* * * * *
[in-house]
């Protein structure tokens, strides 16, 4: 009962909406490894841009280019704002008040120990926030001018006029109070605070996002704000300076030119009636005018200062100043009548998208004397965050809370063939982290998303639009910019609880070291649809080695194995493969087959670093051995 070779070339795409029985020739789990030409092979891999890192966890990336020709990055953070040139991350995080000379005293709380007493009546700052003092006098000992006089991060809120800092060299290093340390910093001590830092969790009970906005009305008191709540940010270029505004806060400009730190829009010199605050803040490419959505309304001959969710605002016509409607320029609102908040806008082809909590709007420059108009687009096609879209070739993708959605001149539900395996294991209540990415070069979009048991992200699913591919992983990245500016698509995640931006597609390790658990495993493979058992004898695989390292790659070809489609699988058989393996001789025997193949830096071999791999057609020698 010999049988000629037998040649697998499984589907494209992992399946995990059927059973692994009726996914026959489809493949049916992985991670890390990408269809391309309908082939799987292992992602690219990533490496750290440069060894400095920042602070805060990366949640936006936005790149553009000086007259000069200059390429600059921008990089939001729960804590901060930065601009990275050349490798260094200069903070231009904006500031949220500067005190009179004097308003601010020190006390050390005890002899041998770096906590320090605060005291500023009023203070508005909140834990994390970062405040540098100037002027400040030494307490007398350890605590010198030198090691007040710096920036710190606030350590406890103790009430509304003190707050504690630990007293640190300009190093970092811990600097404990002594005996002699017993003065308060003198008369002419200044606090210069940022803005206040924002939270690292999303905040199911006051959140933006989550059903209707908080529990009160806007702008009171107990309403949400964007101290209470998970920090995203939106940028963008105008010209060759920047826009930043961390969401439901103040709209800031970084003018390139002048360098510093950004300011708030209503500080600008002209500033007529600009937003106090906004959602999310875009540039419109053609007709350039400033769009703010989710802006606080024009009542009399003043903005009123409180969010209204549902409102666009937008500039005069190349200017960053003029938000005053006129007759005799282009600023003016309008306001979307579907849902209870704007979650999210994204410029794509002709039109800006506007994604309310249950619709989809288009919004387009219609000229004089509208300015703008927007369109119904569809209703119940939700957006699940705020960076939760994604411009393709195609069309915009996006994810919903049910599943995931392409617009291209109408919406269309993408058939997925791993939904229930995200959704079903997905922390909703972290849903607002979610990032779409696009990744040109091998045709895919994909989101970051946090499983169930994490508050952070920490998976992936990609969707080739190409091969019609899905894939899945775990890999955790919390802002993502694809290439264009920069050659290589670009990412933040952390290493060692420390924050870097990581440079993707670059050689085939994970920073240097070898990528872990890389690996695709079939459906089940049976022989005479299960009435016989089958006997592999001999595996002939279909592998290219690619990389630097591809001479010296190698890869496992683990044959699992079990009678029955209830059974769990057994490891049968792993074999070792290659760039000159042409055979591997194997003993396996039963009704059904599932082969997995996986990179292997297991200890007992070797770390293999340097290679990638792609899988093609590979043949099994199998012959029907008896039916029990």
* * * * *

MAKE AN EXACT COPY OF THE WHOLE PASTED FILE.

[in-house]
């Protein structure tokens, strides 16, 4: 009962909406490894841009280019704002008040120990926030001018006029109070605070996002704000300076030119009636005018200062100043009548998208004397965050809370063939982290998303639009910019609880070291649809080695194995493969087959670093051995 070779070339795409029985020739789990030409092979891999890192966890990336020709990055953070040139991350995080000379005293709380007493009546700052003092006098000992006089991060809120800092060299290093340390910093001590830092969790009970906005009305008191709540940010270029505004806060400009730190829009010199605050803040490419959505309304001959969710605002016509409607320029609102908040806008082809909590709007420059108009687009096609879209070739993708959605001149539900395996294991209540990415070069979009048991992200699913591919992983990245500016698509995640931006597609390790658990495993493979058992004898695989390292790659070809489609699988058989393996001789025997193949830096071999791999057609020698 010999049988000629037998040649697998499984589907494209992992399946995990059927059973692994009726996914026959489809493949049916992985991670890390990408269809391309309908082939799987292992992602690219990533490496750290440069060894400095920042602070805060990366949640936006936005790149553009000086007259000069200059390429600059921008990089939001729960804590901060930065601009990275050349490798260094200069903070231009904006500031949220500067005190009179004097308003601010020190006390050390005890002899041998770096906590320090605060005291500023009023203070508005909140834990994390970062405040540098100037002027400040030494307490007398350890605590010198030198090691007040710096920036710190606030350590406890103790009430509304003190707050504690630990007293640190300009190093970092811990600097404990002594005996002699017993003065308060003198008369002419200044606090210069940022803005206040924002939270690292999303905040199911006051959140933006989550059903209707908080529990009160806007702008009171107990309403949400964007101290209470998970920090995203939106940028963008105008010209060759920047826009930043961390969401439901103040709209800031970084003018390139002048360098510093950004300011708030209503500080600008002209500033007529600009937003106090906004959602999310875009540039419109053609007709350039400033769009703010989710802006606080024009009542009399003043903005009123409180969010209204549902409102666009937008500039005069190349200017960053003029938000005053006129007759005799282009600023003016309008306001979307579907849902209870704007979650999210994204410029794509002709039109800006506007994604309310249950619709989809288009919004387009219609000229004089509208300015703008927007369109119904569809209703119940939700957006699940705020960076939760994604411009393709195609069309915009996006994810919903049910599943995931392409617009291209109408919406269309993408058939997925791993939904229930995200959704079903997905922390909703972290849903607002979610990032779409696009990744040109091998045709895919994909989101970051946090499983169930994490508050952070920490998976992936990609969707080739190409091969019609899905894939899945775990890999955790919390802002993502694809290439264009920069050659290589670009990412933040952390290493060692420390924050870097990581440079993707670059050689085939994970920073240097070898990528872990890389690996695709079939459906089940049976022989005479299960009435016989089958006997592999001999595996002939279909592998290219690619990389630097591809001479010296190698890869496992683990044959699992079990009678029955209830059974769990057994490891049968792993074999070792290659760039000159042409055979591997194997003993396996039963009704059904599932082969997995996986990179292997297991200890007992070797770390293999340097290679990638792609899988093609590979043949099994199998012959029907008896039916029990």